Old Hickory’s Boy
JAMES K. POLK always had what any politician craves—the unqualified support of his era’s greatest hero. To be sure, some folks vilified the very name of Andrew Jackson. But they were usually in the minority, and from his fabled victory at New Orleans in 1815 until his death in 1845, Jackson cast a huge shadow across the American political landscape. Throughout most of that time, there was never much doubt that James K. Polk was Old Hickory’s boy. It was no small coincidence that the men were born within twenty miles of each other in the frontier hills of the Carolinas.
Jackson was the elder by twenty-eight years. Because Jackson’s recently widowed mother was traveling to join family, there is some doubt which sister’s home, and hence which side of the North Carolina–South Carolina border, Elizabeth Jackson was at when her third son was born on March 15, 1767. But young Andrew grew up at his aunt Jane’s on the South Carolina side and stayed there until he rode north to Salisbury, North Carolina, to study law seventeen years later.
The law and a lust for adventure soon led Jackson west across the Great Smoky Mountains to Tennessee. In Jonesborough at the age of twenty-one, he fought his first duel, after taking the sarcasm of opposing counsel during a trial a little too personally. Both parties fired into the air, and Jackson left the field satisfied that his reputation was secure. Later in that same year of 1788, he arrived in Nashville.
On the great Cumberland River, Nashville was still very much a fledgling frontier settlement, a town of a few hundred people that nonetheless had already managed to erect both a courthouse and a distillery. Jackson’s boisterous personality attracted plenty of attention. In 1796, after helping to draft a state constitution, Andrew Jackson was elected Tennessee’s first delegate to the U.S. House of Representatives. He was all of twenty-nine years old.1
By then, back in Mecklenburg County, North Carolina, Samuel and Jane Polk had welcomed their firstborn. Jackson’s Scots-Irish ancestors had barely reached America when Jackson was born, but the Polks were old-timers, Scots-Irish themselves. Sam’s greatgreat- grandfather had arrived along the eastern shores of Chesapeake Bay in the late 1600s. The Polk clan soon migrated to south-central Pennsylvania and then to the Carolina hill country. Jane was a Knox, descended from a brother of Scottish Reformation leader John Knox. She was a no-nonsense Presbyterian, and she named the baby she delivered about noon on November 2, 1795, James Knox Polk after her father.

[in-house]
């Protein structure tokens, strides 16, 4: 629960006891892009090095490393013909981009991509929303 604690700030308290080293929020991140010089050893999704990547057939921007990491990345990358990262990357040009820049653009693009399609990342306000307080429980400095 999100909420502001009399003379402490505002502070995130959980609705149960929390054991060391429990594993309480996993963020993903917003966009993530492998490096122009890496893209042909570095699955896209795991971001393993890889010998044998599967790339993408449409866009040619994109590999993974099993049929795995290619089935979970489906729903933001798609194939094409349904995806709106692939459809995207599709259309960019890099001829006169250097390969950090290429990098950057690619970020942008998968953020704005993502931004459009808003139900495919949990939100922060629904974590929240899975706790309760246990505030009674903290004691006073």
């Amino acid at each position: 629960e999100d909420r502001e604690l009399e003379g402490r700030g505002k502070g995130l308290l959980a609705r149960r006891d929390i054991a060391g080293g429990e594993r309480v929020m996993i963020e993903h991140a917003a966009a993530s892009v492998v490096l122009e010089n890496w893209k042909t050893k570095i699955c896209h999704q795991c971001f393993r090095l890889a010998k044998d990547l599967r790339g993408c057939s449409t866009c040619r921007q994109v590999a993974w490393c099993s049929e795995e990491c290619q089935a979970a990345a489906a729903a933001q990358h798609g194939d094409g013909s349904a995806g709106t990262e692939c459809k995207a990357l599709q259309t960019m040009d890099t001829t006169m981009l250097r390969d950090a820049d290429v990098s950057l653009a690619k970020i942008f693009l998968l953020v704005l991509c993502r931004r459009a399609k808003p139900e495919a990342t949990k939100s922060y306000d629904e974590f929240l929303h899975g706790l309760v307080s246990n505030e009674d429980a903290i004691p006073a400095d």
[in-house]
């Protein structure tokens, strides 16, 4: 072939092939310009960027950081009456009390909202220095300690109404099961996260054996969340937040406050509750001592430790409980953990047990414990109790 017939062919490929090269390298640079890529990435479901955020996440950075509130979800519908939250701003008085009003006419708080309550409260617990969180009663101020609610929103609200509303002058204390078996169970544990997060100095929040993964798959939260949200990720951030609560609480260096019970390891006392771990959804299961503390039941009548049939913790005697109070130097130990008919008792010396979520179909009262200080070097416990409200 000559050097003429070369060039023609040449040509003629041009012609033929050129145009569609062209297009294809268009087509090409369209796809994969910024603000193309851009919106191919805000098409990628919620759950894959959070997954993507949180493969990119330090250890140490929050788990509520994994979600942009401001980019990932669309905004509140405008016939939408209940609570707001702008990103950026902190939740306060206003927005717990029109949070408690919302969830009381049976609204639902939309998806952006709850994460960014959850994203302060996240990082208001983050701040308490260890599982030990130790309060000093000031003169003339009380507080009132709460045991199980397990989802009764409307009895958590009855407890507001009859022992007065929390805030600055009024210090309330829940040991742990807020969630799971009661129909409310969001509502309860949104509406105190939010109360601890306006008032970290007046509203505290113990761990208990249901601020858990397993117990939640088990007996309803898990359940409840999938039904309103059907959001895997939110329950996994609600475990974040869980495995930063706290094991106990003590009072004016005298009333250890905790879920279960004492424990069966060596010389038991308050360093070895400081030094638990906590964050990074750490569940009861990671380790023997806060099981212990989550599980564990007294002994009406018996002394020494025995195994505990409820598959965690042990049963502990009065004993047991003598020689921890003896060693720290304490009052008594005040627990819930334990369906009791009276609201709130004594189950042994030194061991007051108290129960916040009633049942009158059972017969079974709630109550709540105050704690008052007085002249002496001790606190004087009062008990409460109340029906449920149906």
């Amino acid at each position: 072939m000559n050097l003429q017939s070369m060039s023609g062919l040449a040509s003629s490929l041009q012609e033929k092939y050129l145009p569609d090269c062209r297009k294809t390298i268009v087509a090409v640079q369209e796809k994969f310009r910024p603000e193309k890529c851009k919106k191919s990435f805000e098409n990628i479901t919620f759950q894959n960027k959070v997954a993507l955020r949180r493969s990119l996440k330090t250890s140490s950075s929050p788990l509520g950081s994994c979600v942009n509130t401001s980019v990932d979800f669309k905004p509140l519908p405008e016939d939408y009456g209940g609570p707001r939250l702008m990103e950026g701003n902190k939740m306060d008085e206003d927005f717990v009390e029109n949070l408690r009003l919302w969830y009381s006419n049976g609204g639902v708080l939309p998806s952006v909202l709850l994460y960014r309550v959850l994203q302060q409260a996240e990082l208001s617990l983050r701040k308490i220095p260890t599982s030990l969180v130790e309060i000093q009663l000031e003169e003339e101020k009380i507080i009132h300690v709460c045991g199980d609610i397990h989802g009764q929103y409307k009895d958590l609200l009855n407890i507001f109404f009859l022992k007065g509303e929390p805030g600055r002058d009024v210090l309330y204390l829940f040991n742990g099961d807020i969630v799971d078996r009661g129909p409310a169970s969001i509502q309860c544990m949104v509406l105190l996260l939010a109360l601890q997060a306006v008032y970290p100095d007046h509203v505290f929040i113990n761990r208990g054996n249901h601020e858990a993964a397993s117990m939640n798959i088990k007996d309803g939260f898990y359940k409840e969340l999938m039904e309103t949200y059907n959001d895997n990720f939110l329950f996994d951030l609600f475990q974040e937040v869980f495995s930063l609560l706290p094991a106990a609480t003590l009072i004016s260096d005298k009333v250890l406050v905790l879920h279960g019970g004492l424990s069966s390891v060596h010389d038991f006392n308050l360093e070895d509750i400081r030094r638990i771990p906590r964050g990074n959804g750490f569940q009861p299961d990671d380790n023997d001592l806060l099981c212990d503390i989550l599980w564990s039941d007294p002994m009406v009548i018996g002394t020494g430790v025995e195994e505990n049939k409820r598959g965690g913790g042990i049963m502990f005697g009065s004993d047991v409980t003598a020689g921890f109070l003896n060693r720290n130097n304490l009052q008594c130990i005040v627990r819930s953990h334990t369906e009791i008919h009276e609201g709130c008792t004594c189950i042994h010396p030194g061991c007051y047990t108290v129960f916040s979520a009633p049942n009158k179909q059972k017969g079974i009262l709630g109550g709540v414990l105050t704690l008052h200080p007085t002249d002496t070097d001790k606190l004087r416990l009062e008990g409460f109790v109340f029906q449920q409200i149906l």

Just about everyone else in Mecklenburg County was also Presbyterian, but there were various shades to their zeal. Sam Polk’s father, Ezekiel, was a case in point. After the children he fathered with his second wife all died in infancy, Ezekiel became disillusioned with Presbyterian orthodoxy and began to espouse deism.
When Sam and Jane presented Ezekiel’s grandson to be baptized, a young “fire and brimstone” minister named James Wallis chose to interrogate Sam at length about the depths of his own commitment to Presbyterian doctrine. A heated argument ensued and the result was that little James Knox Polk was taken home without receiving the sacrament of baptism. Jane was mortified. Quite an uproar ensued throughout Mecklenburg County as Ezekiel voiced his views louder and louder and the Reverend Wallis preached back with equal passion. As if mortification weren’t enough, Jane Polk was soon caught squarely in the middle of the debate when her widowed mother married none other than the Reverend Wallis’s widower father. But by then, Ezekiel and most of the Polks were looking farther west.
In 1803, Ezekiel Polk led four of his children and their families into the Duck River country of Middle Tennessee in search of new land. At first, Sam and Jane stayed behind in Mecklenburg with their son James and his two younger sisters and a brother. By the time another son was born and the crops of 1806 harvested, Sam and Jane had also left Mecklenburg and made the four-hundredmile trek over the Smokies to Ezekiel’s settlement south of Nashville. Ostensibly a farmer and part-time surveyor, Sam Polk quickly turned to land speculation.